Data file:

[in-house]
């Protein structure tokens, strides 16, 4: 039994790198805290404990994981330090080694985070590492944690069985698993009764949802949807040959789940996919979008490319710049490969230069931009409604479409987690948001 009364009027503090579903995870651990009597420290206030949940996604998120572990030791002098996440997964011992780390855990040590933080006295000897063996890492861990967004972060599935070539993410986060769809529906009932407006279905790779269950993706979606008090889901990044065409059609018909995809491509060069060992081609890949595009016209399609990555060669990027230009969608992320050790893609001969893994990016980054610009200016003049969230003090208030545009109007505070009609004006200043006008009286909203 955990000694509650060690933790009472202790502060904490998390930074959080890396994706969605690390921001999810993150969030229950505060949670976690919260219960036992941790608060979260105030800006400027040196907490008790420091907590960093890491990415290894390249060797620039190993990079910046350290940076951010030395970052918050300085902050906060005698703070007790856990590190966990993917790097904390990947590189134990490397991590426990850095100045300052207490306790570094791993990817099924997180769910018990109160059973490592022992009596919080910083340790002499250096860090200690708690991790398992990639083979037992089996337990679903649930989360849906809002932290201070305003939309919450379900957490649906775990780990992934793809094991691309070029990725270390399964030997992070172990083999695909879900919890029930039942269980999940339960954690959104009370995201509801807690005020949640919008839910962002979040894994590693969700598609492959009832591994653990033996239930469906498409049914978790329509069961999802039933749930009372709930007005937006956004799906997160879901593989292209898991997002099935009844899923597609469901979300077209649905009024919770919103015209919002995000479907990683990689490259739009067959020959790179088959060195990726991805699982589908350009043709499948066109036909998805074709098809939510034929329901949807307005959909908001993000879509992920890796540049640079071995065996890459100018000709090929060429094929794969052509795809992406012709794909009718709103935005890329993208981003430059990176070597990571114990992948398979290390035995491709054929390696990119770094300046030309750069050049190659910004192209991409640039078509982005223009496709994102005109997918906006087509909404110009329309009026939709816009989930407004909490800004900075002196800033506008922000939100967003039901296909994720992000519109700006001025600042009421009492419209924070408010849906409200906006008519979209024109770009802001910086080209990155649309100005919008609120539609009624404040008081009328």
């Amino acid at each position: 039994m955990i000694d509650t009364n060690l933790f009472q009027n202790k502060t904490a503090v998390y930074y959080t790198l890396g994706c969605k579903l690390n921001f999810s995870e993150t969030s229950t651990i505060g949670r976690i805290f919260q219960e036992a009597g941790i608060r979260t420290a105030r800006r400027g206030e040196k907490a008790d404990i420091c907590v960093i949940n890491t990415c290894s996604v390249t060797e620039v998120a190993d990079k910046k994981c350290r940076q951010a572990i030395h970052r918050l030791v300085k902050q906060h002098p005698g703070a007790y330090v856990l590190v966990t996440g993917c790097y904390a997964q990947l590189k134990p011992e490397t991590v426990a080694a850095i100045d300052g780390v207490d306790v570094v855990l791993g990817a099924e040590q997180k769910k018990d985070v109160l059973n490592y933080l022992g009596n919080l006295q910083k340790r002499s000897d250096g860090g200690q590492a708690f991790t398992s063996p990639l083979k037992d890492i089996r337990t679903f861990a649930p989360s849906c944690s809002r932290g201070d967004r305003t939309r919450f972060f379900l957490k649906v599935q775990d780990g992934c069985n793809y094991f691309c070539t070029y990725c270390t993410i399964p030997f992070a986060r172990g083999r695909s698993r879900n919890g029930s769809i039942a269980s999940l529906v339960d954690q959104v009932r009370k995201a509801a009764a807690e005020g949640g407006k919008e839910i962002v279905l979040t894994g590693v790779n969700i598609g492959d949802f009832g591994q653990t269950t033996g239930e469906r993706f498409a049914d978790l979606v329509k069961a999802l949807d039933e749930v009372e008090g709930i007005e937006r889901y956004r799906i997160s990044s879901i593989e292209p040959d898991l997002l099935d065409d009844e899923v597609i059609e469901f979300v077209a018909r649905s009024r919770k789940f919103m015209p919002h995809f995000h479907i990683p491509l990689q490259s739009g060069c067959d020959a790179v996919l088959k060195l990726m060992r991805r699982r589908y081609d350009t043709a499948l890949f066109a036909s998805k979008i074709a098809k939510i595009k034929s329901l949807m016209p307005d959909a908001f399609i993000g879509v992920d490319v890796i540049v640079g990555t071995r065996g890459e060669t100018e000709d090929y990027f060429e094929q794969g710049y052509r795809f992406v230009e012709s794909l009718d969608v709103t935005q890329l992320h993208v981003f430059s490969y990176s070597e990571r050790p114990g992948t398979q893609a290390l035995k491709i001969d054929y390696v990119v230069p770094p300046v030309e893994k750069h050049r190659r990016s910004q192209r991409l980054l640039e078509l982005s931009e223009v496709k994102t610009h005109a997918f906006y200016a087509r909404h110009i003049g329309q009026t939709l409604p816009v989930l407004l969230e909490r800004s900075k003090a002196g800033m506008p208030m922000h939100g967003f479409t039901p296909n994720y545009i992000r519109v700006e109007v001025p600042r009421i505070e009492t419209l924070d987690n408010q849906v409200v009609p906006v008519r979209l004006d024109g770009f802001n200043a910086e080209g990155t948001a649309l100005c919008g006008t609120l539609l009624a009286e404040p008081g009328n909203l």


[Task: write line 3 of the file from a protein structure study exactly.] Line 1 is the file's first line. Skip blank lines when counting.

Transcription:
């Amino acid at each position: 039994m955990i000694d509650t009364n060690l933790f009472q009027n202790k502060t904490a503090v998390y930074y959080t790198l890396g994706c969605k579903l690390n921001f999810s995870e993150t969030s229950t651990i505060g949670r976690i805290f919260q219960e036992a009597g941790i608060r979260t420290a105030r800006r400027g206030e040196k907490a008790d404990i420091c907590v960093i949940n890491t990415c290894s996604v390249t060797e620039v998120a190993d990079k910046k994981c350290r940076q951010a572990i030395h970052r918050l030791v300085k902050q906060h002098p005698g703070a007790y330090v856990l590190v966990t996440g993917c790097y904390a997964q990947l590189k134990p011992e490397t991590v426990a080694a850095i100045d300052g780390v207490d306790v570094v855990l791993g990817a099924e040590q997180k769910k018990d985070v109160l059973n490592y933080l022992g009596n919080l006295q910083k340790r002499s000897d250096g860090g200690q590492a708690f991790t398992s063996p990639l083979k037992d890492i089996r337990t679903f861990a649930p989360s849906c944690s809002r932290g201070d967004r305003t939309r919450f972060f379900l957490k649906v599935q775990d780990g992934c069985n793809y094991f691309c070539t070029y990725c270390t993410i399964p030997f992070a986060r172990g083999r695909s698993r879900n919890g029930s769809i039942a269980s999940l529906v339960d954690q959104v009932r009370k995201a509801a009764a807690e005020g949640g407006k919008e839910i962002v279905l979040t894994g590693v790779n969700i598609g492959d949802f009832g591994q653990t269950t033996g239930e469906r993706f498409a049914d978790l979606v329509k069961a999802l949807d039933e749930v009372e008090g709930i007005e937006r889901y956004r799906i997160s990044s879901i593989e292209p040959d898991l997002l099935d065409d009844e899923v597609i059609e469901f979300v077209a018909r649905s009024r919770k789940f919103m015209p919002h995809f995000h479907i990683p491509l990689q490259s739009g060069c067959d020959a790179v996919l088959k060195l990726m060992r991805r699982r589908y081609d350009t043709a499948l890949f066109a036909s998805k979008i074709a098809k939510i595009k034929s329901l949807m016209p307005d959909a908001f399609i993000g879509v992920d490319v890796i540049v640079g990555t071995r065996g890459e060669t100018e000709d090929y990027f060429e094929q794969g710049y052509r795809f992406v230009e012709s794909l009718d969608v709103t935005q890329l992320h993208v981003f430059s490969y990176s070597e990571r050790p114990g992948t398979q893609a290390l035995k491709i001969d054929y390696v990119v230069p770094p300046v030309e893994k750069h050049r190659r990016s910004q192209r991409l980054l640039e078509l982005s931009e223009v496709k994102t610009h005109a997918f906006y200016a087509r909404h110009i003049g329309q009026t939709l409604p816009v989930l407004l969230e909490r800004s900075k003090a002196g800033m506008p208030m922000h939100g967003f479409t039901p296909n994720y545009i992000r519109v700006e109007v001025p600042r009421i505070e009492t419209l924070d987690n408010q849906v409200v009609p906006v008519r979209l004006d024109g770009f802001n200043a910086e080209g990155t948001a649309l100005c919008g006008t609120l539609l009624a009286e404040p008081g009328n909203l």